Rep. Chellie Pingree of Maine is making a statement on climate change by inviting to next week’s State of the Union speech a former government scientist who filed a whistleblower complaint against the Trump administration.

Joel Clement, a Falmouth native and climate policy expert, made national headlines in 2017 when he alleged that Interior Department officials retaliated against his outspoken comments on the threat of climate change by reassigning him to a job in an accounting department. Since then, Clement has spoken to audiences in Maine and around the country about what he says are the Trump administration’s efforts to “silence science” on climate policy.

Pingree, a Democrat who represents Maine’s 1st District, invited Clement during a week when she was also named vice chairwoman of a congressional subcommittee that oversees the Interior Department, the Environmental Protection Agency and related programs.

“There is no question that climate change is going to be a big focus of this year’s Congress, and certainly Democrats are going to be looking for every place to reopen oversight hearings that haven’t happened in the past several years,” Pingree said. “(Clement has) been a really helpful resource. … We are certainly going to be opening investigations into any efforts to disband research on climate change. It seemed like a good reason to bring him to D.C. to discuss his agenda.”


Clement said he isn’t expecting to hear much from President Trump about climate change during the speech, other than potentially “snide comments” about the polar vortex that has plunged the Midwest into a deep freeze.


“That being said, I think it is important to be there and advocate on the issue,” Clement said Thursday.

Each member of Congress is allowed to invite at least one individual to the State of the Union speech, which was rescheduled for Tuesday because of the 35-day partial government shutdown. Some lawmakers have used those invitations to make political statements during an event that is often more about optics than policy.

Republican Sen. Susan Collins has invited state Rep. Kathleen Dillingham of Oxford, the Republican minority leader in the Maine House. Neither Sen. Angus King, an independent, nor Rep. Jared Golden, D-2nd District, has announced a guest.

Clement, a biologist, grew up in Maine and worked for years for nonprofits before taking a job as a senior policy expert on climate change with the Interior Department. In that capacity, Clement worked closely with Native communities in Alaska who are seeing their coastal homelands submerged by rising sea levels.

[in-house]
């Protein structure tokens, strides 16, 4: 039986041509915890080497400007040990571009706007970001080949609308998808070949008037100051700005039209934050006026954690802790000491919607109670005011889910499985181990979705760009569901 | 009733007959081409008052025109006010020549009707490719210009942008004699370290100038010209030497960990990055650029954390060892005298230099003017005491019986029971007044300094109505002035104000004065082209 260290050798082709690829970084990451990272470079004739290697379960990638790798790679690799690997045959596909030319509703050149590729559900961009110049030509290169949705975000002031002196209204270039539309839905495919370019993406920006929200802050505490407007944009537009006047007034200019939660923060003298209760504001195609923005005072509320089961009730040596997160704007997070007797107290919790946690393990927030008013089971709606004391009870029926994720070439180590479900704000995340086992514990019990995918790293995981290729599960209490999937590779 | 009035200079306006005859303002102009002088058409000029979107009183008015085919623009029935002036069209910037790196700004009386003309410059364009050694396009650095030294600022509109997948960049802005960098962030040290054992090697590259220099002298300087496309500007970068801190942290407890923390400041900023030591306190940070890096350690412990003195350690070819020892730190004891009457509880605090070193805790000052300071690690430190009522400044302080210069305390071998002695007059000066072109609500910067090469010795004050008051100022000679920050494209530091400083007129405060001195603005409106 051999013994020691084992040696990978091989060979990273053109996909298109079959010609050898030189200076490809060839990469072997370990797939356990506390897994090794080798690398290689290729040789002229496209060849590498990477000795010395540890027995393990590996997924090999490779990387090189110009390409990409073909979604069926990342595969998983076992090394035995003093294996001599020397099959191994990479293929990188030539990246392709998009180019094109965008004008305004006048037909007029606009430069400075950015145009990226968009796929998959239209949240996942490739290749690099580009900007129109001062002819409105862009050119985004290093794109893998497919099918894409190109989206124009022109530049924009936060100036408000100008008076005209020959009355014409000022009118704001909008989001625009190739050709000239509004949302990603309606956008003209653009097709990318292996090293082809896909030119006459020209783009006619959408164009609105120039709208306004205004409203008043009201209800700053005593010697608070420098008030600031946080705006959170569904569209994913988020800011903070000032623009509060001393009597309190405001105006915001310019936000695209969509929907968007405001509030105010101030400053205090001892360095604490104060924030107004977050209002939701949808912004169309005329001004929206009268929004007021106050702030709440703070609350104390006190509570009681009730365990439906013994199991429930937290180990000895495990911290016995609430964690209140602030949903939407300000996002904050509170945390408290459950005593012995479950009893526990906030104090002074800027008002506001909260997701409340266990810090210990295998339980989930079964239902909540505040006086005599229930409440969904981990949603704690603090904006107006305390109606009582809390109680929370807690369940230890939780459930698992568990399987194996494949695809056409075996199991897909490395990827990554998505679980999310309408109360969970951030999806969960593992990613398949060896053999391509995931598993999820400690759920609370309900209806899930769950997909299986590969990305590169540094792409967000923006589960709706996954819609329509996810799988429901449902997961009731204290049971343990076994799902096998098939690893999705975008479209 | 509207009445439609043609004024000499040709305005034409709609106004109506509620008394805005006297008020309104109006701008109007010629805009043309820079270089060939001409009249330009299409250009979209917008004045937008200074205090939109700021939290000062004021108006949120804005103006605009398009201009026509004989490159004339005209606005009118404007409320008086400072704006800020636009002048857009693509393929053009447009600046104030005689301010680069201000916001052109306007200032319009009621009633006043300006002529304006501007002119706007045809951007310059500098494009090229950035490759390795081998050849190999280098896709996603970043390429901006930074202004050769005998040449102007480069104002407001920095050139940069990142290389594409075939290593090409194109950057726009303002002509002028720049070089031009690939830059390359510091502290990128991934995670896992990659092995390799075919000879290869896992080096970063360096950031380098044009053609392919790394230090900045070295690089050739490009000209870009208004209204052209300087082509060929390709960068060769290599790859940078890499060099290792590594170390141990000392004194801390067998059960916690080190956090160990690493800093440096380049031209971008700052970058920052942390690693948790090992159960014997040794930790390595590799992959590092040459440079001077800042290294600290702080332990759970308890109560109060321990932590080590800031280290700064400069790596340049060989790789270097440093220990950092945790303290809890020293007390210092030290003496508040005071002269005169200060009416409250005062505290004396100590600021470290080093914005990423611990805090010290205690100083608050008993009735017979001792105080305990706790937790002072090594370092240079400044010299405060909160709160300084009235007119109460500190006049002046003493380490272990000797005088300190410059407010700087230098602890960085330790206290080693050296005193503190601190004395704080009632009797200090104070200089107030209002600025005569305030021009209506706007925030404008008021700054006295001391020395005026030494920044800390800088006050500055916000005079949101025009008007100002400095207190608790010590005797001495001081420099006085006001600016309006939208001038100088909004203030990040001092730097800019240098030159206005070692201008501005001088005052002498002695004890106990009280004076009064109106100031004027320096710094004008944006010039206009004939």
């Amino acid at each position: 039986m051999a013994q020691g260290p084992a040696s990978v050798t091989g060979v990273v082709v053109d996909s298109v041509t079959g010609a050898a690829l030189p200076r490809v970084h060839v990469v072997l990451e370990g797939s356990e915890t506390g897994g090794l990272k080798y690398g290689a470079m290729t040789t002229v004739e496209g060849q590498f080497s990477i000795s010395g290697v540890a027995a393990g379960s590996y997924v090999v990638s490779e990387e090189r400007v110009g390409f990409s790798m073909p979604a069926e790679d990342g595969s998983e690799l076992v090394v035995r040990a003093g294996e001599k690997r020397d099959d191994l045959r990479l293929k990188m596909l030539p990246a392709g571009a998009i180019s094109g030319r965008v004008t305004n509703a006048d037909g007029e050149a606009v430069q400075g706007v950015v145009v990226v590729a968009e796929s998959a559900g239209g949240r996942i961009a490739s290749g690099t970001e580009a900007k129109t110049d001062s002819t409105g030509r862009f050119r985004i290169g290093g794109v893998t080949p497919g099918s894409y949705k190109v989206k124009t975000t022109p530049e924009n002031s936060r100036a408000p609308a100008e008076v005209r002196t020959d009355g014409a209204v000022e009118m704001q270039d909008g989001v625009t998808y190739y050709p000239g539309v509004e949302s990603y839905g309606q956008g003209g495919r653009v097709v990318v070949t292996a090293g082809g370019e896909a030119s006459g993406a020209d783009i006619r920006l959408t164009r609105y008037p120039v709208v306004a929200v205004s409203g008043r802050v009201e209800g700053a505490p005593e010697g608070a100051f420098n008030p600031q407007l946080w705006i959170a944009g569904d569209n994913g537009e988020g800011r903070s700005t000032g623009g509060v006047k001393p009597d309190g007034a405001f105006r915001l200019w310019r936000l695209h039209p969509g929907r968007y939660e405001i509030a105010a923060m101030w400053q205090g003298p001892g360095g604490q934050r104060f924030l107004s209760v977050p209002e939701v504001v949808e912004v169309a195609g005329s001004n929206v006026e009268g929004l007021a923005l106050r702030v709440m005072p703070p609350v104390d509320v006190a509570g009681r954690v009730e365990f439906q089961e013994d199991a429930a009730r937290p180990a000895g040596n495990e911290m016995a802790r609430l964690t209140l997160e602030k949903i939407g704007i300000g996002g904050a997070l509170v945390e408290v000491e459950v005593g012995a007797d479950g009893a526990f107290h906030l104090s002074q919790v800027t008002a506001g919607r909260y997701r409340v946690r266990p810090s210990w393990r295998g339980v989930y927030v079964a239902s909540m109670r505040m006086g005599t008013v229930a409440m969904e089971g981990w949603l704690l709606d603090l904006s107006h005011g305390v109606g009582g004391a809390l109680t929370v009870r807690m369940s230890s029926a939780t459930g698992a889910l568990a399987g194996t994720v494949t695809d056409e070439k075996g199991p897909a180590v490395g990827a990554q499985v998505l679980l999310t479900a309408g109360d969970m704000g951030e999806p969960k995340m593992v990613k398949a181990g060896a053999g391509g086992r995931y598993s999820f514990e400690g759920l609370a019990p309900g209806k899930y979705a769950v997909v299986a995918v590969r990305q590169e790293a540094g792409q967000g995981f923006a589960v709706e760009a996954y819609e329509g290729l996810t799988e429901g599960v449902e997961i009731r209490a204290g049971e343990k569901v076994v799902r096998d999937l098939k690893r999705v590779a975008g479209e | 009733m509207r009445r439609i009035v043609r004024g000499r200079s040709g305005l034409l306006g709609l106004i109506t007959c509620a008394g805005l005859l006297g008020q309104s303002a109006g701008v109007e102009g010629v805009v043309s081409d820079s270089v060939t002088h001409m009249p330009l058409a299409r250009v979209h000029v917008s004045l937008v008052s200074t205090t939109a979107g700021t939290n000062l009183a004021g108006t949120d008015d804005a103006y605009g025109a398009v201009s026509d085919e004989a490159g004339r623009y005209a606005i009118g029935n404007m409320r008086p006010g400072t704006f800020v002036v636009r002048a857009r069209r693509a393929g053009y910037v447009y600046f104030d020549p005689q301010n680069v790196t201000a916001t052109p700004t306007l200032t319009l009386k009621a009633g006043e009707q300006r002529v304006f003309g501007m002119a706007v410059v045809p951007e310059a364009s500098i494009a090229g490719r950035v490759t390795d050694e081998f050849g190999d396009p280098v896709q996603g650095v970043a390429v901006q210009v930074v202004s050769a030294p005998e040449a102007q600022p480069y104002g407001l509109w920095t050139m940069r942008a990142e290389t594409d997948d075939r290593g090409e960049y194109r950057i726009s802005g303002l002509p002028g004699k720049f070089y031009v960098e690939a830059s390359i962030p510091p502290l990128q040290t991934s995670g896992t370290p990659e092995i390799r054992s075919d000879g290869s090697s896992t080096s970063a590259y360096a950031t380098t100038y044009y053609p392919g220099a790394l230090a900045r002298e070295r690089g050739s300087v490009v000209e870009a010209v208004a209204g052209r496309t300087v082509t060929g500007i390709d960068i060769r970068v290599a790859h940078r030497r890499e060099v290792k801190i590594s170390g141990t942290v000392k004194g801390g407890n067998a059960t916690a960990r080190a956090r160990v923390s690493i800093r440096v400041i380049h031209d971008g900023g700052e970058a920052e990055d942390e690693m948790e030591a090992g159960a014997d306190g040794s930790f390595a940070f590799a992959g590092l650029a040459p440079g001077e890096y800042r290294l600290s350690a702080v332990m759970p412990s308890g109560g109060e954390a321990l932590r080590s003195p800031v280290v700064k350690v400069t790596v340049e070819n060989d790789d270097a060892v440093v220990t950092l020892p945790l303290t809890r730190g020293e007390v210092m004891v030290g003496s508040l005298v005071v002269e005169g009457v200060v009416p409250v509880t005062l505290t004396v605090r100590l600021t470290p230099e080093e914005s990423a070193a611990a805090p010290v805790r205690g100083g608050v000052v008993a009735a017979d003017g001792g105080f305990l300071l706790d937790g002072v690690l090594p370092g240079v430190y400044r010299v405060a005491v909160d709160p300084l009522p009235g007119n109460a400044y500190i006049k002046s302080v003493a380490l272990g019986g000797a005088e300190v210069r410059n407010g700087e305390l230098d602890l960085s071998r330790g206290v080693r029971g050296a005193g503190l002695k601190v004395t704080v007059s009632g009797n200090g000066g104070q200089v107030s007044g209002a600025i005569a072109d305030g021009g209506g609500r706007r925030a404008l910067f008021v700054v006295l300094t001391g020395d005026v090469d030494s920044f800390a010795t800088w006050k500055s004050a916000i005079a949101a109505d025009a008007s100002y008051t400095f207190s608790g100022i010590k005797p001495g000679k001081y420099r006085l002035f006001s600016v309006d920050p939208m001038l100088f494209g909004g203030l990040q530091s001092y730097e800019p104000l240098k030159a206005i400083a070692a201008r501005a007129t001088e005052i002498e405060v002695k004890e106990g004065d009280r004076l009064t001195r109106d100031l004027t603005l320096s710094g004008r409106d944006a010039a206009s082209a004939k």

He was still in that position – and speaking out about the threats of climate change – in 2017 when he and about 50 other senior department staff were involuntarily reassigned by former Interior Secretary Ryan Zinke. Clement was reassigned to an accounting department that collects royalty checks from fossil fuel companies.

Clement filed a whistleblower complaint with the U.S. Office of Special Council in July 2017 and penned an op-ed in The Washington Post outlining his allegations. That case is still pending, and Clement left that job in October 2017. He is now a senior fellow on Arctic issues at Harvard University’s Kennedy School – a position that allowed him to re-establish his Maine residency – as well as a senior fellow at the Union of Concerned Scientists.



But Clement hasn’t lightened up on his criticisms of the president – calling him ignorant and uninformed – or the priorities of his administration.

“Here is a president who doesn’t know the difference between weather and climate,” Clement said.

Trump has used the polar vortex affecting the Midwest as a way to mock climate science, tweeting Monday: “What the hell is going on with Global Warming? Please come back fast, we need you!”

Clement said he looks forward to continuing to work with Pingree, who has made addressing climate change a top priority during her congressional career. Most recently, she signed onto a large climate-related bill known as the Green New Deal – a bill that Clement said combines climate action with social justice and economic issues.

“It is ambitious and tackles all of the intersectional issues that we need to go after,” he said.


Pingree, meanwhile, hopes to introduce Clement to other congressional leaders on climate issues, including Rep. Betty McCollum, D-Minnesota, the chairwoman of the House Appropriations Subcommittee on Interior, Environment and Related Agencies. Pingree was named as subcommittee vice chair Thursday.

“During this crucial time for the subcommittee, I’m excited to play a leading role in the fight against climate change in Congress and hold the Trump administration accountable on this issue,” Pingree said in a statement. “Being vice chair also puts me in a great position to advocate for federal programs that provide vital investments for Maine from the National Parks System and environmental protection to the National Endowment for the Arts.”

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